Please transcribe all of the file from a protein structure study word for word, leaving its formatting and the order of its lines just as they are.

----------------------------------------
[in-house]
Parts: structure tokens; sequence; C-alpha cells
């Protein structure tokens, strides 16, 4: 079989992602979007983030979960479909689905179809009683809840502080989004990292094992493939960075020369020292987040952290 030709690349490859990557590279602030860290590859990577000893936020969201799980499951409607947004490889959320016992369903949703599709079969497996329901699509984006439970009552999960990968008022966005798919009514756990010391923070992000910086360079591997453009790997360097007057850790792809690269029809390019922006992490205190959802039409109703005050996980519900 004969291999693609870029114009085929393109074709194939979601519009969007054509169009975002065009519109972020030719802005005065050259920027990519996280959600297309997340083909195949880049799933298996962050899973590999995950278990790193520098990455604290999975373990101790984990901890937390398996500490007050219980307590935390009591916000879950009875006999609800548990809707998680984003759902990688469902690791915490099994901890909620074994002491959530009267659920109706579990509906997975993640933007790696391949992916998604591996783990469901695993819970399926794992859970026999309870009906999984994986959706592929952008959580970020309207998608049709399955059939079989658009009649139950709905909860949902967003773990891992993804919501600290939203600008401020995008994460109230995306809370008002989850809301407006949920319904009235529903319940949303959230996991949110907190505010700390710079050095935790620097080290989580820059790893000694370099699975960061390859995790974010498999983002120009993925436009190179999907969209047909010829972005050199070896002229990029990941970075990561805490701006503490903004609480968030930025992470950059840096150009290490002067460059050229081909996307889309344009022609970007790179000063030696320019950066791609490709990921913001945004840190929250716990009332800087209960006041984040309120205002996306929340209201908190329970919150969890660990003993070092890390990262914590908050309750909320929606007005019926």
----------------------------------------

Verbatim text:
[in-house]
Parts: structure tokens; sequence; C-alpha cells
């Protein structure tokens, strides 16, 4: 079989992602979007983030979960479909689905179809009683809840502080989004990292094992493939960075020369020292987040952290 030709690349490859990557590279602030860290590859990577000893936020969201799980499951409607947004490889959320016992369903949703599709079969497996329901699509984006439970009552999960990968008022966005798919009514756990010391923070992000910086360079591997453009790997360097007057850790792809690269029809390019922006992490205190959802039409109703005050996980519900 004969291999693609870029114009085929393109074709194939979601519009969007054509169009975002065009519109972020030719802005005065050259920027990519996280959600297309997340083909195949880049799933298996962050899973590999995950278990790193520098990455604290999975373990101790984990901890937390398996500490007050219980307590935390009591916000879950009875006999609800548990809707998680984003759902990688469902690791915490099994901890909620074994002491959530009267659920109706579990509906997975993640933007790696391949992916998604591996783990469901695993819970399926794992859970026999309870009906999984994986959706592929952008959580970020309207998608049709399955059939079989658009009649139950709905909860949902967003773990891992993804919501600290939203600008401020995008994460109230995306809370008002989850809301407006949920319904009235529903319940949303959230996991949110907190505010700390710079050095935790620097080290989580820059790893000694370099699975960061390859995790974010498999983002120009993925436009190179999907969209047909010829972005050199070896002229990029990941970075990561805490701006503490903004609480968030930025992470950059840096150009290490002067460059050229081909996307889309344009022609970007790179000063030696320019950066791609490709990921913001945004840190929250716990009332800087209960006041984040309120205002996306929340209201908190329970919150969890660990003993070092890390990262914590908050309750909320929606007005019926």